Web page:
HaFI 009: Ingemo Engström / Gerhard Theuring: Escape Route to Marseilles
In 1977 Ingemo Engström and Gerhard Theuring embark on a journey through France. They trace the escape route of the German emigration in France 1940/41, documenting the places, talking to witnesses, relating the temporal layers. The film ESCAPE ROUTE TO MARSEILLES that was the result of this journey, carries the subtitle “Images from a working journal (1977) on the novel Transit (1941) by Anna Seghers”. Produced by the WDR, it premiered in Mannheim and had success at international festivals. Accompanying the film, Theuring and Engström conceived an issue of the journal Filmkritik that extends the movie, comments upon it, provides an insight into the research and production process. On the occasion of its theatrical release in Great Britain, Framework: The Journal of Cinema and Media published the comprehensive essay by Engström and Theuring in English translation.
HaFI 009 republishes the essay from Filmkritik and its English translation in facsimile. In addition to the essay by Theuring / Engström, the booklet contains two texts by Paul Willemen and Steve Neale, who contextualized the film in the UK for Framework, as well as a commentary by the Harun Farocki Institut.
HaFI 009 is available for 9 Euro at Motto Books.
* HaFI 009 is published within the framework of Archive außer sich, a project of Arsenal – Institute for Film and Video Art in cooperation with Haus der Kulturen der Welt as part of The New Alphabet, a HKW project supported by the Federal Government Commissioner for Culture and the Media due to the ruling of the German Bundestag.
April 24th, 2019, Projects / Publication
David Graeber (1961-2020) on What Would It Take (from his The Democracy Project. A History, a Crisis, a Movement, 2013, p. 193): “We have little idea what sort of organizations, or for that matter, technologies, would emerge if free people were unfettered to use their imagination to actually solve collective problems rather than to make them worse. But the primary question is: how do we even get there? What would it take to allow our political and economic systems to become a mode of collective problem solving rather than, as they are now, a mode of collective war?”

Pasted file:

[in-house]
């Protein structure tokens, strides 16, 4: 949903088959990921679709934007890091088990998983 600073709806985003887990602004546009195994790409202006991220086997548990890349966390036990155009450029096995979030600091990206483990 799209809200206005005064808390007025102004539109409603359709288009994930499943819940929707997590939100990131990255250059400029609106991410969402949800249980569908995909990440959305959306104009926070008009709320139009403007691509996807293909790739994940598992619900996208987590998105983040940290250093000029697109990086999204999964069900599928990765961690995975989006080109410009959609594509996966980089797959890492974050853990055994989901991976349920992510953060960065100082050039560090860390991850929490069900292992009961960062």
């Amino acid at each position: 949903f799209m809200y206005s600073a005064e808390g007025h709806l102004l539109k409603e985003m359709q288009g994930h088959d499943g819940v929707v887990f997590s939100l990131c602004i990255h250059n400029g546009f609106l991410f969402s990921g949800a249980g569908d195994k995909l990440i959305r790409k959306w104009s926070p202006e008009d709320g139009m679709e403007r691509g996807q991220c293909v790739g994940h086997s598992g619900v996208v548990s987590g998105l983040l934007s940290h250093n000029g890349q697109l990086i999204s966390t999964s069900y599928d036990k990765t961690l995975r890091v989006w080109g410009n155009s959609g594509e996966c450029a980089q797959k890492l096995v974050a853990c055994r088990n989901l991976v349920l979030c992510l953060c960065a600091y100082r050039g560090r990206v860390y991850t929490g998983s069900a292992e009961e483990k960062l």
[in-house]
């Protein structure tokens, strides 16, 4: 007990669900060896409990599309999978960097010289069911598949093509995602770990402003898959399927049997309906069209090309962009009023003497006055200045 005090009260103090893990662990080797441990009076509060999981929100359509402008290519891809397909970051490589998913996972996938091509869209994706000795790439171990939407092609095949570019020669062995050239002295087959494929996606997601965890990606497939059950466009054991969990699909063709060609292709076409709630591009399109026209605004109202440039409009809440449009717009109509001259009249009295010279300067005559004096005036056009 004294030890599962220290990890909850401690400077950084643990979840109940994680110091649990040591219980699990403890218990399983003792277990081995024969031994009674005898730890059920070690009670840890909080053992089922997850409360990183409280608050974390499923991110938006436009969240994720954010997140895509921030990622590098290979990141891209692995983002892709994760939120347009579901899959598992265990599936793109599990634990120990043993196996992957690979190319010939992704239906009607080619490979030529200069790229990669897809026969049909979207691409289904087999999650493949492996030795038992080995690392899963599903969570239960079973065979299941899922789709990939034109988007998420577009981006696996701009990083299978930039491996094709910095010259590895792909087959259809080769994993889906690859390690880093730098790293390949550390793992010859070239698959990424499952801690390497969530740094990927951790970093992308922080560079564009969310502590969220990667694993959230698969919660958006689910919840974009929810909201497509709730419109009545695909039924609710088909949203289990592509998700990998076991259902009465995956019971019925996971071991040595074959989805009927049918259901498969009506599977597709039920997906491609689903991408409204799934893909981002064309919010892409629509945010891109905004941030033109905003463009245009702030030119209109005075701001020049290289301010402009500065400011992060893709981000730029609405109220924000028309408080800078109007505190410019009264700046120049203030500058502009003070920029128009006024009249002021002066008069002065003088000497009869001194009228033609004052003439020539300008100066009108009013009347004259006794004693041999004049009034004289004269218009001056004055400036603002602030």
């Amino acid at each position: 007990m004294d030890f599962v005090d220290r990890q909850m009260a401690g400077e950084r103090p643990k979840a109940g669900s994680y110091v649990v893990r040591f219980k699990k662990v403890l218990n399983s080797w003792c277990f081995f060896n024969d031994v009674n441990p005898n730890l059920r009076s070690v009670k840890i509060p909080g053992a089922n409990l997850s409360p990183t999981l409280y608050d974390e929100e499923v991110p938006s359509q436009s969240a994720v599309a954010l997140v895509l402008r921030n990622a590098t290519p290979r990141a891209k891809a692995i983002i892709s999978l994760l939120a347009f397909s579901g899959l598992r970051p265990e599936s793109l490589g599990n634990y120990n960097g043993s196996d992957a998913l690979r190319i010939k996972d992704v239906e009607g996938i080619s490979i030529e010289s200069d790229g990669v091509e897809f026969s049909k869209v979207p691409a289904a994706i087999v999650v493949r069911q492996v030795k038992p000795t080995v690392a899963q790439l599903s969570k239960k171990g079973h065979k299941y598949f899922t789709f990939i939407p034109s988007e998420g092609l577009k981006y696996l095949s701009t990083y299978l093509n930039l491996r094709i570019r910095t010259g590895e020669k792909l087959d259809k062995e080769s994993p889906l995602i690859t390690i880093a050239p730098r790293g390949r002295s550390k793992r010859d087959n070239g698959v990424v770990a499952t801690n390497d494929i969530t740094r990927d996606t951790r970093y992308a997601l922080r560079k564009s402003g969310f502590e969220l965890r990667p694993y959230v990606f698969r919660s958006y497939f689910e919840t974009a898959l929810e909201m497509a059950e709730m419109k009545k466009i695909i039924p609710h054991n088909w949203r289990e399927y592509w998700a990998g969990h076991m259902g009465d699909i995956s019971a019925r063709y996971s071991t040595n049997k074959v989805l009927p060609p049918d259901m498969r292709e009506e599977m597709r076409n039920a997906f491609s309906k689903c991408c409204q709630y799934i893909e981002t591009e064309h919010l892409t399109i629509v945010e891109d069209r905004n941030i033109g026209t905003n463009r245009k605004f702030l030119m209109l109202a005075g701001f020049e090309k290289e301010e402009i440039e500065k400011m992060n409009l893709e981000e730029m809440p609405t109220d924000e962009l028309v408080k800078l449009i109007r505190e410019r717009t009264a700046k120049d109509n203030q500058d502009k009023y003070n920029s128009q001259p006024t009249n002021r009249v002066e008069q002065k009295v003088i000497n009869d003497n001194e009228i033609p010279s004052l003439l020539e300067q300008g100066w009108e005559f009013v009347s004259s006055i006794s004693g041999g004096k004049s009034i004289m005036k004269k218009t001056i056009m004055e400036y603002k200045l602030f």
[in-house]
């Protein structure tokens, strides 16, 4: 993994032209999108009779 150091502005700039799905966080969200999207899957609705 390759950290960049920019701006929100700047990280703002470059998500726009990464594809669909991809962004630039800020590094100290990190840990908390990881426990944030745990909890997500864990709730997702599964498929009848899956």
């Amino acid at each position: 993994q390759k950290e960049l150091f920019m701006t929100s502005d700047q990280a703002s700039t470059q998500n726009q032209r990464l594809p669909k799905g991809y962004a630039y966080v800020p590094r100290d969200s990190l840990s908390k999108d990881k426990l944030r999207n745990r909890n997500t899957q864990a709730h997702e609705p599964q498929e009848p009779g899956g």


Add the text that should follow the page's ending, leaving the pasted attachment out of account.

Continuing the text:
September 7th, 2020, Tom
T.J. Demos on why cultural practitioners should never surrender, via tranzit.sk: “For artists, writers, and curators, as art historians and teachers, the meaning-production of an artwork is never finished, never fully appropriated and coopted, in my view, and we should never surrender it; the battle over significance is ongoing. We see that battle rise up in relation to racist and colonial monuments these days in the US, the UK, and South Africa. While the destruction of such monuments results from and is enabling of radical politics, it’s still not enough until the larger institutions that support and maintain their existence as well as the continuation of the politics they represent are also torn down. This is urgent as well in the cultural sphere, including the arts institutions, universities, art markets, discursive sphere of magazines and journals, all in thrall to neoliberalism, where we must recognize that it’s ultimately inadequate to simply inject critical or radical content into these frameworks, which we know excel at incorporating those anti-extractivist expressions into further forms of cultural capital and wealth accumulation. What’s required is more of the building of nonprofit and community-based institutions, organizing radical political horizons and solidarity between social formations.”
August 21st, 2020, Tom
Bernard Stiegler, quoted from The Neganthropocene (trans. Daniel Ross): “Does anyone really believe that it is possible to ‘solve’ the problems of climate change, habitat destruction and cultural destruction without addressing the consumerist basis of the present macro-economic system, or vice versa, or without addressing the way in which this system depletes the psychic energy required to find the collective will, belief, hope and reason to address this planetary challenge? Can this consumerism really survive the coming wave of automation that threatens to decimate its customer base and undermine the ‘consumer confidence’ that is fundamental to its perpetual growth requirements, themselves antithetical, once again, to the problems of biospherical preservation?”
August 14th, 2020, Tom